@GeorgeBoudreau, sorry I’m a novice, so I am not trying to change your opinion, so much as understand.
I think I understand the reason to isolate the circuits, but I don’t see the point of physically isolating to a different board. I did not look at the Batrium solution, but there are plenty of BMSs where they run the current into the BMS. The designs you and Stuart are debating have no current going through the boards. I mean, don’t support an onboard shunt.
With respect to physical isolation (2 boards) it seems like you are violating that with your relays. They will be able to have an unknown voltage with up to 5a of current x 4 relays, but you seem resistant to having ltc2944 (really cjmcu-294) on the same board, even if it is properly isolated electrically. The 2944, just needs low power sense wires. Yes, at battery voltage. Again, just trying to understand.
Also, those relays seem rather overblown. I mean 5a is a lot of current to signal some load or charger to stop, right? I guess, I am asking whether you are inviting pathetic solutions by enabling 5a of current. Why not use the TLP22A-2 (2 relays per chilp and they are THT)?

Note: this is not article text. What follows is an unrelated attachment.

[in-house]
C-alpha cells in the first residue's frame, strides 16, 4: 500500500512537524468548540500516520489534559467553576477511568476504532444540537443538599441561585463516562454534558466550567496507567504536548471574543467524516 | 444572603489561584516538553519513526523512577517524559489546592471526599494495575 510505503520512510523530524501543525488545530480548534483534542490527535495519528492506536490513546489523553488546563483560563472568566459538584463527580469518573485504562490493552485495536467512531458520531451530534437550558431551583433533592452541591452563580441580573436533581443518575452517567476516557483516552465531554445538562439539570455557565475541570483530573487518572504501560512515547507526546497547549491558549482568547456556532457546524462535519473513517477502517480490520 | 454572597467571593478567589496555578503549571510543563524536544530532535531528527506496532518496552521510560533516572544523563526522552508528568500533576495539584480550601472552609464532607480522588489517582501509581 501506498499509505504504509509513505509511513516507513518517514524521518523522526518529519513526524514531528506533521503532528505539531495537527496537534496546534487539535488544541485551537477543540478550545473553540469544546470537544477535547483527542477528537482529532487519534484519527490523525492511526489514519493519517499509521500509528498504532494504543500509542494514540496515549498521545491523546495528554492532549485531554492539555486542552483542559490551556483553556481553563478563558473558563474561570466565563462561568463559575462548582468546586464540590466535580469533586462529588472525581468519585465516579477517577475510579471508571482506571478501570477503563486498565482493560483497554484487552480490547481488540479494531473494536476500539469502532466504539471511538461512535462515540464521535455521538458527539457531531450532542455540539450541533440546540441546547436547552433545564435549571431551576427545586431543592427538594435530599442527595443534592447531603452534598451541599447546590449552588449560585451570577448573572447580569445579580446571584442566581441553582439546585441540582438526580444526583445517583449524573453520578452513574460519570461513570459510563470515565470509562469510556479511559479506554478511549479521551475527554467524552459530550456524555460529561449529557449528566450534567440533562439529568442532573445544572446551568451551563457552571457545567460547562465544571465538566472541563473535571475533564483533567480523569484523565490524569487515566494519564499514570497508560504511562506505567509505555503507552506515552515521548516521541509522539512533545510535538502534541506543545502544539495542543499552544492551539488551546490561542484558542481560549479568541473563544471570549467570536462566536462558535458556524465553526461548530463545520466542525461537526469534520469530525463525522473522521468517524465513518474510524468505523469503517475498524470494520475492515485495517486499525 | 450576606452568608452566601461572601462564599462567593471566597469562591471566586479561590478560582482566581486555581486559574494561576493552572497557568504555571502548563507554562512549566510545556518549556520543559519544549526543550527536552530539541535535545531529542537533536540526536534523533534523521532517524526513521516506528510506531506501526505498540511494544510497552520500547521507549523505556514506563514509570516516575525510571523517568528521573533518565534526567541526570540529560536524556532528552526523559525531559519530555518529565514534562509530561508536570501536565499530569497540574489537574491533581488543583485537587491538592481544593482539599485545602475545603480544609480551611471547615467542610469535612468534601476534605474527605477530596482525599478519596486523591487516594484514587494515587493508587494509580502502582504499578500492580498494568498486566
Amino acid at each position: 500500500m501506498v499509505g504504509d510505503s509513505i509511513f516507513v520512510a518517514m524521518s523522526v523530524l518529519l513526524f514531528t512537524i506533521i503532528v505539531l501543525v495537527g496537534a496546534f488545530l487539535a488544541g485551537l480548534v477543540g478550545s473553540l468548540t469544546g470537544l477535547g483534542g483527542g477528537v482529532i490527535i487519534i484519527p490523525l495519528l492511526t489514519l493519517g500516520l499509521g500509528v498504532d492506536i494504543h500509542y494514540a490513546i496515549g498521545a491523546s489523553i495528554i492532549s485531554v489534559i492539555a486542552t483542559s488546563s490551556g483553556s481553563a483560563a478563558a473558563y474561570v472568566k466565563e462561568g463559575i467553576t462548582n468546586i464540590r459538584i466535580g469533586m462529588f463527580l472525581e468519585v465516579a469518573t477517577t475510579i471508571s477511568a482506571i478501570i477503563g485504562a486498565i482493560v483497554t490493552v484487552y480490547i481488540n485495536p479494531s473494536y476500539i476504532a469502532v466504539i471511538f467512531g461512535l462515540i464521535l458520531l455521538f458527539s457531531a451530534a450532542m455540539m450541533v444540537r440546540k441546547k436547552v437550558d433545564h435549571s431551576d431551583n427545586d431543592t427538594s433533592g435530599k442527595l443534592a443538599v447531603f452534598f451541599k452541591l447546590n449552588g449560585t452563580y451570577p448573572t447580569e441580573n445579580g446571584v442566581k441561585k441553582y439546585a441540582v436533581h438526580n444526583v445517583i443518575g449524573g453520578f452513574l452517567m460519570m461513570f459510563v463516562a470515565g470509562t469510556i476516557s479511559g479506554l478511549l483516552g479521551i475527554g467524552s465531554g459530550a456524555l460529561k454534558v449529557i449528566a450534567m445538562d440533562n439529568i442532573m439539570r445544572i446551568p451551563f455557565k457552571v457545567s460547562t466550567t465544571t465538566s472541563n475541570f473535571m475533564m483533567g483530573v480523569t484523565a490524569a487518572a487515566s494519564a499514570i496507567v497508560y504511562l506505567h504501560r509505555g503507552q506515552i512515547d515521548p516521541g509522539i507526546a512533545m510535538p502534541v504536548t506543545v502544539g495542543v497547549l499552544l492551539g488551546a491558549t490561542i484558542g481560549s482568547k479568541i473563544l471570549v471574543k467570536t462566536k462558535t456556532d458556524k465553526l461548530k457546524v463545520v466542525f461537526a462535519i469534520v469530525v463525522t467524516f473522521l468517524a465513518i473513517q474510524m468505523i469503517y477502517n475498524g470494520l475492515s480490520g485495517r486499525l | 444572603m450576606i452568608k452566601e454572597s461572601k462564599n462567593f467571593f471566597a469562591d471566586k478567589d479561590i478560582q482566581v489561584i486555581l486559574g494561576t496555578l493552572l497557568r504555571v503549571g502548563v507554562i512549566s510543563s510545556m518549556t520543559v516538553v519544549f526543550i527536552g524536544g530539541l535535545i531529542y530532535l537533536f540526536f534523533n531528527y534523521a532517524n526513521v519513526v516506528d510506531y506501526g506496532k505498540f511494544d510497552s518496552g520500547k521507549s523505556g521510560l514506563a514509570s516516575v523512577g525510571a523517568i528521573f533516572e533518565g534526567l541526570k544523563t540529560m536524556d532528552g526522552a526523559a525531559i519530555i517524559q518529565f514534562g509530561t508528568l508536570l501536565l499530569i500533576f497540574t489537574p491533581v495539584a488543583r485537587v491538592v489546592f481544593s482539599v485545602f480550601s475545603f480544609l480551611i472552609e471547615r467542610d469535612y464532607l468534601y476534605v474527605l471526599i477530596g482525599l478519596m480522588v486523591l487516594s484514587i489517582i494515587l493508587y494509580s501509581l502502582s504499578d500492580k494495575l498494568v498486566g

As one use case example, I have a solar “controller” that is nothing more than a relay and a diode to shut off the solar and it uses maybe 20mA. The 24vDC to 12vDC converter also uses less than 30mA. Both of those are at battery voltage. The charger has a different voltage, because it’s not connected to the battery until it has shore power, but it too uses less than 30mA for control. The inverter was the only pain in the butt. It has its LED display board wired in series with the switch, so it seemed to peak at like 150mA, but was quite variable.